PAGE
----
US20110278846A1 (en) * 2010-05-14 2011-11-17 Giacomo Landi Turboexpander for power generation systems
US8474262B2 (en) * 2010-08-24 2013-07-02 Yakov Regelman Advanced tandem organic rankine cycle

Cited By (11)

* Cited by examiner, † Cited by third party
Publication number Priority date Publication date Assignee Title
US10487698B2 (en) * 2014-11-19 2019-11-26 Songwei GUO Supercritical fluid power system and control method therefor
US20180347409A1 (en) * 2014-11-19 2018-12-06 Songwei GUO Supercritical fluid power system and control method therefor
US20160281604A1 (en) * 2015-03-27 2016-09-29 General Electric Company Turbine engine with integrated heat recovery and cooling cycle system
US20170107860A1 (en) * 2015-10-16 2017-04-20 Doosan Heavy Industries & Construction Co., Ltd. Supercritical co2 generation system applying plural heat sources
US10400636B2 (en) * 2015-10-16 2019-09-03 DOOSAN Heavy Industries Construction Co., LTD Supercritical CO2 generation system applying plural heat sources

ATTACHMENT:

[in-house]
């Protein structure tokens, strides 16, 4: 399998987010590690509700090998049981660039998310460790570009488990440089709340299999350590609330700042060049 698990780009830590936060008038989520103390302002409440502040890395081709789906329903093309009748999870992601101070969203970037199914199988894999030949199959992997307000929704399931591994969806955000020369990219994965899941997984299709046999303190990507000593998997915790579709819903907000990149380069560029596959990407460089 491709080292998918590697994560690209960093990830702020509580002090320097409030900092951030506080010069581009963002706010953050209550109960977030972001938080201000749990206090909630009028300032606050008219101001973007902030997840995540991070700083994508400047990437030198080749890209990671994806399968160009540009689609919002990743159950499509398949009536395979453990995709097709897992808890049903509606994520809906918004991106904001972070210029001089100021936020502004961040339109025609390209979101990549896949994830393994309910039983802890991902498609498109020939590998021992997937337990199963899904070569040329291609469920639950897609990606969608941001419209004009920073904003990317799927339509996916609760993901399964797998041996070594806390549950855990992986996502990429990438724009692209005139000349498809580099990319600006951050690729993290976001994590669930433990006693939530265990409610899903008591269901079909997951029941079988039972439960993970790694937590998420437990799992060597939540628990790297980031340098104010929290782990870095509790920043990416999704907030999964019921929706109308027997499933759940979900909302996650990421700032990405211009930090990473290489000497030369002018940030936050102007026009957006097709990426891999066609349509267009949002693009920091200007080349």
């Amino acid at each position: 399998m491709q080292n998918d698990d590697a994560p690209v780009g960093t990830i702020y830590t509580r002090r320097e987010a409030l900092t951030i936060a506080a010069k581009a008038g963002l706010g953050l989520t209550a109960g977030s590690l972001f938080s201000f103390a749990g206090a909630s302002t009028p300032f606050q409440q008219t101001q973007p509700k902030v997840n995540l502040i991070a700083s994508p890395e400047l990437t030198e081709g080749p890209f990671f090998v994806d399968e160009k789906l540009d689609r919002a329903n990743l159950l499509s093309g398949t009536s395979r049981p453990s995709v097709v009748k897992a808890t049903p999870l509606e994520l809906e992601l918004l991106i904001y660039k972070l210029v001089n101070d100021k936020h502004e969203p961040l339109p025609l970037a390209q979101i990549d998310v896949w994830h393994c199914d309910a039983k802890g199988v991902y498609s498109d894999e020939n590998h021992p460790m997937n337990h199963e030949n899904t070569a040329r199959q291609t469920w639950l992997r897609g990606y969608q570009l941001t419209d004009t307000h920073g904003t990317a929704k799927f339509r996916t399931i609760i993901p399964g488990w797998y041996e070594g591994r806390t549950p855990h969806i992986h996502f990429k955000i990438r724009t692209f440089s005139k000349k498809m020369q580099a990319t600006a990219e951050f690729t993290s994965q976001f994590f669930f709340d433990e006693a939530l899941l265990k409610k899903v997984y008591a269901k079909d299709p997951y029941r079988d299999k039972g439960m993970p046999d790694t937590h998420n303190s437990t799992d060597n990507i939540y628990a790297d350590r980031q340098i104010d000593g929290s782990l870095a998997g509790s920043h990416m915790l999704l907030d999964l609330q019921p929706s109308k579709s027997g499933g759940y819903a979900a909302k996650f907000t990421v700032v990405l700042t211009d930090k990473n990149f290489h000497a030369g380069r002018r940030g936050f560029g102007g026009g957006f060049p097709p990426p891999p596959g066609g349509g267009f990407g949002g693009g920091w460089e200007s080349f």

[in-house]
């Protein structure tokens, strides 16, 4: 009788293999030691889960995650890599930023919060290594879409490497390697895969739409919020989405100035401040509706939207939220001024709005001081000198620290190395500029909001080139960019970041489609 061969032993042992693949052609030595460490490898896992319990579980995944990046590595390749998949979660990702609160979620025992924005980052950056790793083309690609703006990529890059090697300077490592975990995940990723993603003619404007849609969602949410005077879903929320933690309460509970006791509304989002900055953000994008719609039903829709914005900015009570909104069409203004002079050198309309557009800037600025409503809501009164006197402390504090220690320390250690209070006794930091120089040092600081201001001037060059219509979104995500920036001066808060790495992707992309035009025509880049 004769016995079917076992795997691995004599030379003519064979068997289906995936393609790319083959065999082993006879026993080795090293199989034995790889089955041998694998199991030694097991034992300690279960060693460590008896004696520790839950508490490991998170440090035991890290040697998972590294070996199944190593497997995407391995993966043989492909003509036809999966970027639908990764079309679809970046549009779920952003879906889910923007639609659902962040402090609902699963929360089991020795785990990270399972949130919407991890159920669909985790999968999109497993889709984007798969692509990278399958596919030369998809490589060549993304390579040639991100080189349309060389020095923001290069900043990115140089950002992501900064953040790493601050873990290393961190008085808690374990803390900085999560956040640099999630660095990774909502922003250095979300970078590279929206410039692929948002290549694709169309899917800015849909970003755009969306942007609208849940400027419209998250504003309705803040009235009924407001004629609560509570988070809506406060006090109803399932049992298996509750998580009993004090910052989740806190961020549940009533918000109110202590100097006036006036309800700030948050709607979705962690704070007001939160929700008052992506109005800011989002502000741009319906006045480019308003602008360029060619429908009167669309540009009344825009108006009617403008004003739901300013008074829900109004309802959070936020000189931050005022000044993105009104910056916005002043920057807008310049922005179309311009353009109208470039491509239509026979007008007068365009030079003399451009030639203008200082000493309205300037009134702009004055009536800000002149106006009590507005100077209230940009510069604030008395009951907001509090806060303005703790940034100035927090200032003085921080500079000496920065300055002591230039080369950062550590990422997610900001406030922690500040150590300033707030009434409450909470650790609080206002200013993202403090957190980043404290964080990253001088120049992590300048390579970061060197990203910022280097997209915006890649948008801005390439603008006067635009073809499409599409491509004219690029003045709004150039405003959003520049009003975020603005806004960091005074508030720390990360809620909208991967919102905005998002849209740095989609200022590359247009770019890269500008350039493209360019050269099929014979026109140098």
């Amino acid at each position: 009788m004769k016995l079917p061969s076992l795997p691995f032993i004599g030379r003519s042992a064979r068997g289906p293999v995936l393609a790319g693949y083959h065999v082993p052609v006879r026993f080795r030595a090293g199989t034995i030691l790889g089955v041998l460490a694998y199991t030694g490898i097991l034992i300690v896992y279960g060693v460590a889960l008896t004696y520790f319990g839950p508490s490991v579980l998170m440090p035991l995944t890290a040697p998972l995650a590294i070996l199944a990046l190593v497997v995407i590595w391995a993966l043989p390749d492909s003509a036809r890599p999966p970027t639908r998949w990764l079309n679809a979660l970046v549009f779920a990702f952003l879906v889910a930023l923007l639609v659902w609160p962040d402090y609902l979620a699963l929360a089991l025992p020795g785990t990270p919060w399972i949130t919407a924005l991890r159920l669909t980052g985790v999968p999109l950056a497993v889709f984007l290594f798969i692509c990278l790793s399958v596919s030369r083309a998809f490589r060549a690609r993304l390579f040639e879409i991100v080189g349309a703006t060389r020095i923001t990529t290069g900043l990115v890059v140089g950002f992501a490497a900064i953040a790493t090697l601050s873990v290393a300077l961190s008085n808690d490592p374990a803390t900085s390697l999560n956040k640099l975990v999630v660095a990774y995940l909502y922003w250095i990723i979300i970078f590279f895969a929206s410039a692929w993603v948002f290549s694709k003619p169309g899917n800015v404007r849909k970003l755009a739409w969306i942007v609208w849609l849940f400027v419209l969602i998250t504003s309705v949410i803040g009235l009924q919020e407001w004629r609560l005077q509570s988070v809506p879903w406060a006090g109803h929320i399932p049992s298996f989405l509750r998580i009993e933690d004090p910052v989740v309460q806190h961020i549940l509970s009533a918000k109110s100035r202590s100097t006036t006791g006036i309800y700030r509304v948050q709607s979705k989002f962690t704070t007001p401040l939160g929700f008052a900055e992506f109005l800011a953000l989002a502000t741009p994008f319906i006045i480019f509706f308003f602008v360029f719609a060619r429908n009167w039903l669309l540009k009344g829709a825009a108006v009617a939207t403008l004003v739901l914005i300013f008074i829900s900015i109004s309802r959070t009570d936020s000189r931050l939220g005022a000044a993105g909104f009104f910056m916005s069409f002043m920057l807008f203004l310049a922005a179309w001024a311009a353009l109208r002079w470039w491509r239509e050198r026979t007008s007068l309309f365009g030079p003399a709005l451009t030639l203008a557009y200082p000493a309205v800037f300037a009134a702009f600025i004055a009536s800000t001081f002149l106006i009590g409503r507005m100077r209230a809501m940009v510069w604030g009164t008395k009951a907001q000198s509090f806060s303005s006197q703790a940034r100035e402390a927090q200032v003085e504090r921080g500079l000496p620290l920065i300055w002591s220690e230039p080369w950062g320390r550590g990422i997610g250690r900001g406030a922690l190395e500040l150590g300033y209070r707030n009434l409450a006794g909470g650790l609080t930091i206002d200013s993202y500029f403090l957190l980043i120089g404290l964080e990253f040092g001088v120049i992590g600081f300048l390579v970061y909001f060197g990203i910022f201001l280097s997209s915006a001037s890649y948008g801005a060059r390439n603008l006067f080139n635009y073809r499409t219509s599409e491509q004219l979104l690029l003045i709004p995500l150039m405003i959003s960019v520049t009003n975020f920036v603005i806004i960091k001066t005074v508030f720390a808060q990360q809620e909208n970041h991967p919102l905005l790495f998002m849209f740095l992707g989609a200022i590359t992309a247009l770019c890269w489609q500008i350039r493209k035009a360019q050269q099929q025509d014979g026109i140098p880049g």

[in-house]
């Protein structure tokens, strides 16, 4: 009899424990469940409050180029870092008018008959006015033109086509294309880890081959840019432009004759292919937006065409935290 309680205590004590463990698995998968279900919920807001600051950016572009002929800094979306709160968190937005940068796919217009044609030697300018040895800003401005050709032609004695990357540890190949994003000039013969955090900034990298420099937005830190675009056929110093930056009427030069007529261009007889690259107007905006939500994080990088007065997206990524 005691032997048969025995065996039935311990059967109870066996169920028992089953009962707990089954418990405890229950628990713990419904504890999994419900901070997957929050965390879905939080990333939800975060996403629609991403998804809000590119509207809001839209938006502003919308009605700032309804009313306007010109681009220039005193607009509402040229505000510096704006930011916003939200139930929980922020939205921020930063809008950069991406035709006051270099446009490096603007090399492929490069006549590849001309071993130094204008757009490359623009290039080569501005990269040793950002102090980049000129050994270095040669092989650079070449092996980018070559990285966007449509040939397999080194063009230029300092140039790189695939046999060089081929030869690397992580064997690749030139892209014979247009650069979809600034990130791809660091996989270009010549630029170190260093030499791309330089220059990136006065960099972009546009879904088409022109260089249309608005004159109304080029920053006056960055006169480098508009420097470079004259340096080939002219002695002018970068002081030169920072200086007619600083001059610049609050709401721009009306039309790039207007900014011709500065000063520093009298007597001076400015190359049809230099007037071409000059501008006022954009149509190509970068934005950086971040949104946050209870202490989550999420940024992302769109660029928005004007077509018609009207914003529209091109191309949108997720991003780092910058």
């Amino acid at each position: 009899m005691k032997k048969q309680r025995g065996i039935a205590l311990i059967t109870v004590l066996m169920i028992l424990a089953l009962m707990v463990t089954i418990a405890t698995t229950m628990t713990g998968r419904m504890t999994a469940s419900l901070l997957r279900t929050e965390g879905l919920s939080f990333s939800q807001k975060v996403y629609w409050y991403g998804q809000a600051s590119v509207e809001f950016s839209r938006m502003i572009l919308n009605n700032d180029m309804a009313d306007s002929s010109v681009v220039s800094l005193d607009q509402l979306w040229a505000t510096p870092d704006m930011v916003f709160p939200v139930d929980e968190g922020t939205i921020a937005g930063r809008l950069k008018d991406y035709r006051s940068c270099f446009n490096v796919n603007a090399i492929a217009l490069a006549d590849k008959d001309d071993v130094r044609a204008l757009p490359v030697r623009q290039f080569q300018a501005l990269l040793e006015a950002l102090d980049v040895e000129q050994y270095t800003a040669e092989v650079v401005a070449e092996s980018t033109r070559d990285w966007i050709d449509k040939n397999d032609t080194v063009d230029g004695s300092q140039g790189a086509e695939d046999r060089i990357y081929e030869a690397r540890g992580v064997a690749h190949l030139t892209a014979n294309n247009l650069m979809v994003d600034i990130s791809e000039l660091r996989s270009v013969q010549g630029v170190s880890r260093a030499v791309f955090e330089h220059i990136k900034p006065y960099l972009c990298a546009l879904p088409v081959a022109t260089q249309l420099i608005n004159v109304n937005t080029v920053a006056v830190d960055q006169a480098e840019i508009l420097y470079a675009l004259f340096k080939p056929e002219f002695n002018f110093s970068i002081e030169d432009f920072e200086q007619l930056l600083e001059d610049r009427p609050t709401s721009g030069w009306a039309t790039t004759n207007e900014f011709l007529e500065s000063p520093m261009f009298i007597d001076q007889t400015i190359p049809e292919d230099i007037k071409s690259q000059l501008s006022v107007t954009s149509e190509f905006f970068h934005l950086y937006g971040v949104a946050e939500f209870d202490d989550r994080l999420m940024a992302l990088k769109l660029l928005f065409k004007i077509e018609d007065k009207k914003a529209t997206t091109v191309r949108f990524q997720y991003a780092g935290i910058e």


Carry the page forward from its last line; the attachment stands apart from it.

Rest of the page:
US20170114673A1 (en) * 2015-10-21 2017-04-27 Doosan Heavy Industries & Construction Co., Ltd. Supercritical co2 generation system applying recuperator per each heat source
US10287926B2 (en) * 2015-10-21 2019-05-14 DOOSAN Heavy Industries Construction Co., LTD Supercritical CO2 generation system applying recuperator per each heat source
WO2018131760A1 (en) * 2017-01-16 2018-07-19 두산중공업 주식회사 Complex supercritical carbon dioxide power generation system
KR101864983B1 (en) * 2017-01-24 2018-06-05 두산중공업 주식회사 Supercritical CO2 power generating system
KR20190057970A (en) * 2017-11-21 2019-05-29 두산중공업 주식회사 Supercritical CO2 generating system with parallel heater
KR20190057918A (en) * 2017-11-21 2019-05-29 두산중공업 주식회사 Working fluid Power generation plant and Controlling method thereof

Similar Documents

Publication Publication Date Title
US6058695A (en) Gas turbine inlet air cooling method for combined cycle power plants
JP4495146B2 (en) Power cycles and systems utilizing medium and low temperature heat sources
US7100380B2 (en) Organic rankine cycle fluid